June 26, 2013; Assorted
The IRS scandal, as it has come to be known, has been the subject of constant media coverage for a few weeks, through allegations, disclosures, and seven different congressional committee hearings. The news coverage ebbed as several separate investigations were pursued, including an FBI probe, along with continued work by the U.S. Treasury’s Inspector General for Tax Administration, or TIGTA, whose initial audit report was released on May 17.
The IRS now has several different issues to explain. In addition to the initial report from the Treasury Department’s inspector general on the IRS’s targeting of conservative groups’ applications for tax-exempt recognition, the inspector general has reported on excessive spending on training and conferences and, separately, on incidences of IRS-issued credit cards being misused by agency employees. A congressional investigation recently disclosed that IRS contracts worth hundreds of millions of dollars with an information technology vendor may have been tainted by conflicts of interest and misuse of federal contracting preferences offered to disabled veterans and businesses located in blighted urban areas.
Finally, the IRS itself has provided documentation to congressional investigators documenting that liberal and progressive groups as well as conservative groups were targeted for special scrutiny based on keywords in their names and/or activities. The Treasury IG’s report noted that there were multiple versions of the selection criteria, and that many of the tax-exemption applications flagged for additional scrutiny came from non-“Tea Party” groups, though the term “Tea Party” was used to apply to all such cases. None of these liberal or progressive groups has yet reported encountering the multiple-year delays and additional inquiry letters reported by the targeted conservative groups. The House Ways and Means Committee issued a terse press release in the form of a table comparing the lack of evidence (so far, at least) for progressive organizations suffering the negative effects of targeting documented for conservative groups.
Some have criticized the IG’s May 2013 report for not documenting more comprehensively the nature of the targeting of applications for nonprofit tax exemption. The IG was quick to emphasize, in congressional testimony and elsewhere, that his inquiry was limited in scope to the targeting of conservative groups. Further, his inquiry was an audit, not an investigation. Not only is an audit more limited in scope than an investigation, it relies on the representations of the entity being audited and typically involves a sampling of records and testimony rather than exhaustive examination of all data and conversations.
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Recent polling data indicate that the general public cares about the IRS scandal and follows it in the news. According to Rasmussen, 82 percent of Americans are following the story, with about 44 percent following it “very closely.” Seventy percent of Americans believe the targeting of conservative groups by the IRS was not the rogue action of IRS staff in the Cincinnati field office, but controlled from Washington (substantially agreeing with the Treasury IG’s report’s conclusions). CNN/ORC reports that 47 percent of Americans believe the scandal started in the White House, though no evidence has yet been produced to substantiate this belief.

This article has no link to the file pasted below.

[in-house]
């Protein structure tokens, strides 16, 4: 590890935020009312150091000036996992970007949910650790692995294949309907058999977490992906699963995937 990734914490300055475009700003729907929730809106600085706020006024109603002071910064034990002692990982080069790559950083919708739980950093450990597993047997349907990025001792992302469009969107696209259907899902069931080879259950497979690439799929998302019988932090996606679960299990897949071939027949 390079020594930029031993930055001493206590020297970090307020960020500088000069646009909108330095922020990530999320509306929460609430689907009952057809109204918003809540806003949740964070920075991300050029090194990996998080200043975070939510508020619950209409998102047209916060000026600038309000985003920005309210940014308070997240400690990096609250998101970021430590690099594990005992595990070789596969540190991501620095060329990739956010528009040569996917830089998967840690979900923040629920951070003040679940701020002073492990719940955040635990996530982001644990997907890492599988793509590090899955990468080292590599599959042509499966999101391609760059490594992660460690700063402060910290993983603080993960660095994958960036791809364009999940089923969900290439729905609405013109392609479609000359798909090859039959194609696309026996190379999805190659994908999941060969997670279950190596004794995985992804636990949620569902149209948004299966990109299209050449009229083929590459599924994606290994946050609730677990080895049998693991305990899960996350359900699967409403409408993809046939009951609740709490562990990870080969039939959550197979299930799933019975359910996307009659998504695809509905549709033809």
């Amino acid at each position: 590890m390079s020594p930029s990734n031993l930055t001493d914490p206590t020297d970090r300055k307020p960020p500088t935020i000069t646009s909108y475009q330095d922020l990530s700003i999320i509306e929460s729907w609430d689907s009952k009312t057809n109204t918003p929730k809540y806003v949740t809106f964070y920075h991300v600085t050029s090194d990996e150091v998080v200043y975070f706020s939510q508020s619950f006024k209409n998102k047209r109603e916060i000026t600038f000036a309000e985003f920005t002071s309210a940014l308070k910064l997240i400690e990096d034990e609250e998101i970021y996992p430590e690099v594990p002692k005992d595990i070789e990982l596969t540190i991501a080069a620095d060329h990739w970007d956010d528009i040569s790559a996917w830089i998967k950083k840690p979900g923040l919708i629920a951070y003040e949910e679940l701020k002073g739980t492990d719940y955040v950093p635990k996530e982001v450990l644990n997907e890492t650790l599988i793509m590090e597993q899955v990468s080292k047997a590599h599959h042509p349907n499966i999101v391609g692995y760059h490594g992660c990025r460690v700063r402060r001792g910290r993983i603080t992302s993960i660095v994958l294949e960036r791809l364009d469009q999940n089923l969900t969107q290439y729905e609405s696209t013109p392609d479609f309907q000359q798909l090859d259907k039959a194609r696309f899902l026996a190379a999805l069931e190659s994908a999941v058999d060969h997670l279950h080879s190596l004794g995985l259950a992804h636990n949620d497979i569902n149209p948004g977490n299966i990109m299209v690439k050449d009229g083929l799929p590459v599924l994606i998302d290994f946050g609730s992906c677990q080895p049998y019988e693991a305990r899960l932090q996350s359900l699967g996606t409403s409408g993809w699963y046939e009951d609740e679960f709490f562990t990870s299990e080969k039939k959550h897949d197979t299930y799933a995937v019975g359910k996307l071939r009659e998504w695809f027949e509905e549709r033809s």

In all the reporting on the scandal, some misinformation has become accepted as fact. The central mistaken impression is that the IRS scandal is about 501(c)(4) social welfare organizations. There are two arguments against this mistaken impression. Two come from the Treasury inspector general’s May report. First, the audit the IG conducted included exemption applications sampled from four different classes of nonprofit organizations: 501(c)(3) charities, 501(c)(4) social welfare organizations, 501(c)(5) labor unions and agricultural organizations, and 501(c)(6) business leagues. The IG did not report separately on 501(c)(4) organizations seeking exemption; the audit reported on all cases examined from all four categories of nonprofits.
Second, the report documented that a spike in the number of 501(c)(4) applications did not occur for more than a year after the targeting began. In fact, the total number of applications for tax exemption handled by the Cincinnati office declined in 2010 from 2009 numbers, and was only six percent higher in 2012 than it was in 2009. This examination refutes the initial assertion that targeting of applications was done in response to a deluge of 501(c)(4) applications in early 2010.
Today, the IRS will once again testify on the scandal, providing a 30-day report on what has been done to address the issues raised and recommendations made in the Treasury IG’s report. The early reviews from Republicans on the House Ways and Means committee are not encouraging, but read more like partisan “red meat” rather than substantive analysis.
In separate action, Chairman Darrell Issa (R-CA) is meeting Friday with House Government Reform and Oversight Committee members to decide how and whether to pursue testimony from former IRS executive Lois Lerner (video). Lerner, the former Director of the Exempt Organizations (EO) Division of the IRS, invoked her Fifth Amendment rights and refused to testify to Issa’s committee only after being sworn in and making self-serving statements protesting her innocence. The committee needs to decide whether her statements caused her to forfeit her right to avoid answering the committee’s questions.
The scandal continues to unfold and the investigations are still only starting. We are still nearer the beginning than the end of reporting on this developing story.—Michael Wyland